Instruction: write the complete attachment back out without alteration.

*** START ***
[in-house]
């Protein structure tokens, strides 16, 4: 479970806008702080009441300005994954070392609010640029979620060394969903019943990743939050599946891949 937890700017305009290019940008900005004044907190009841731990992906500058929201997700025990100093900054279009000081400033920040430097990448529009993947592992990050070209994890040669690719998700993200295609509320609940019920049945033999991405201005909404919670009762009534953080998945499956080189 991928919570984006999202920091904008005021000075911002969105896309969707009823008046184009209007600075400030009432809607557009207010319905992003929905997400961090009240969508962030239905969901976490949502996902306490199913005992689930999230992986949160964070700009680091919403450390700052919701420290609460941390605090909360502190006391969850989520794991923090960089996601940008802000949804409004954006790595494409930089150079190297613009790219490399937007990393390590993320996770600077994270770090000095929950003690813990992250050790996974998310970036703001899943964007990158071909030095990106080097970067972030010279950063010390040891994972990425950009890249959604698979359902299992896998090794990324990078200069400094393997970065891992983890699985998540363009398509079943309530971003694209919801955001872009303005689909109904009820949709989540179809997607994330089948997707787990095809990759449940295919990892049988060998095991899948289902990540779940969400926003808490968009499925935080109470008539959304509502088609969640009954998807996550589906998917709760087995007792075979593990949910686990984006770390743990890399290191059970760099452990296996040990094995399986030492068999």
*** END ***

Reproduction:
[in-house]
């Protein structure tokens, strides 16, 4: 479970806008702080009441300005994954070392609010640029979620060394969903019943990743939050599946891949 937890700017305009290019940008900005004044907190009841731990992906500058929201997700025990100093900054279009000081400033920040430097990448529009993947592992990050070209994890040669690719998700993200295609509320609940019920049945033999991405201005909404919670009762009534953080998945499956080189 991928919570984006999202920091904008005021000075911002969105896309969707009823008046184009209007600075400030009432809607557009207010319905992003929905997400961090009240969508962030239905969901976490949502996902306490199913005992689930999230992986949160964070700009680091919403450390700052919701420290609460941390605090909360502190006391969850989520794991923090960089996601940008802000949804409004954006790595494409930089150079190297613009790219490399937007990393390590993320996770600077994270770090000095929950003690813990992250050790996974998310970036703001899943964007990158071909030095990106080097970067972030010279950063010390040891994972990425950009890249959604698979359902299992896998090794990324990078200069400094393997970065891992983890699985998540363009398509079943309530971003694209919801955001872009303005689909109904009820949709989540179809997607994330089948997707787990095809990759449940295919990892049988060998095991899948289902990540779940969400926003808490968009499925935080109470008539959304509502088609969640009954998807996550589906998917709760087995007792075979593990949910686990984006770390743990890399290191059970760099452990296996040990094995399986030492068999």